*PS: Here’s a fantastic resource to answer this question.
#3: I REALIZED FREEDOM COMES FROM NEEDING LESS, NOT HAVING MORE
“Freedom isn’t attained by filling up on your heart’s desire but by removing your desire.” — Epictetus
Jenn and I took off for our world trip with nothing but a backpack and the clothes on our back. This means that for the past 7 months, all my worldly possessions fit into one 40-liter bag (this one). It was big enough to carry a week’s worth of clothes and an extra pair of shoes, but small enough to carry and fit into airplane overheads.
I was a little nervous at first… would it suck? Would I miss the rest of my stuff at home? Or would I like the simplicity of it?
The verdict? It was freaking glorious! I LOVED living out of a backpack, not having to think about what I was going to wear, not having to clean up a cluttered room, not having to clean a house or apartment every weekend. It was just surprising to realize how few material things I needed in order to be happy. Turned out the simplicity gained far outweighed the feeling of lacking.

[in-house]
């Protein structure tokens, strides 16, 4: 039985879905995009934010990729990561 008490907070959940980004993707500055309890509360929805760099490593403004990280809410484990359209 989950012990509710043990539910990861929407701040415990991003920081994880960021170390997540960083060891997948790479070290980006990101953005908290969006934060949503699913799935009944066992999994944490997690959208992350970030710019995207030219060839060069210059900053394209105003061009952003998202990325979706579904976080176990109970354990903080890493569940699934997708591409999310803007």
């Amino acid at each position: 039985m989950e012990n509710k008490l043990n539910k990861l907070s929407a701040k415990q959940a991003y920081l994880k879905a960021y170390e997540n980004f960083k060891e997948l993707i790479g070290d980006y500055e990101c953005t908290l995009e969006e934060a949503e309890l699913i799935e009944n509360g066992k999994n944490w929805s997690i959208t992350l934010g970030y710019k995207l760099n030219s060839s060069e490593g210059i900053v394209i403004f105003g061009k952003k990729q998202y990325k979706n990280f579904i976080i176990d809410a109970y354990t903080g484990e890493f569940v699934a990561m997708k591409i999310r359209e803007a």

Instead, happiness was found in the doing, the experiencing, the creating, the conversing, the giving. And strangely enough, all of these seemed to be inversely correlated with the amount of stuff in my life. It appeared that the less I had, the more I could do, experience, create or give.
Most importantly though, this realization gave me freedom. I saw that when you need little to be happy, you don’t need to kill yourself to make as much money. What you do with your money becomes less important than what you do with your time. Money is a renewable, almost infinite resource. Time, however, is extremely limited and non-renewable. You can always make another dollar, but you can’t “make” another minute. If anything, you want to accumulate wealth so you can more wisely spend your time.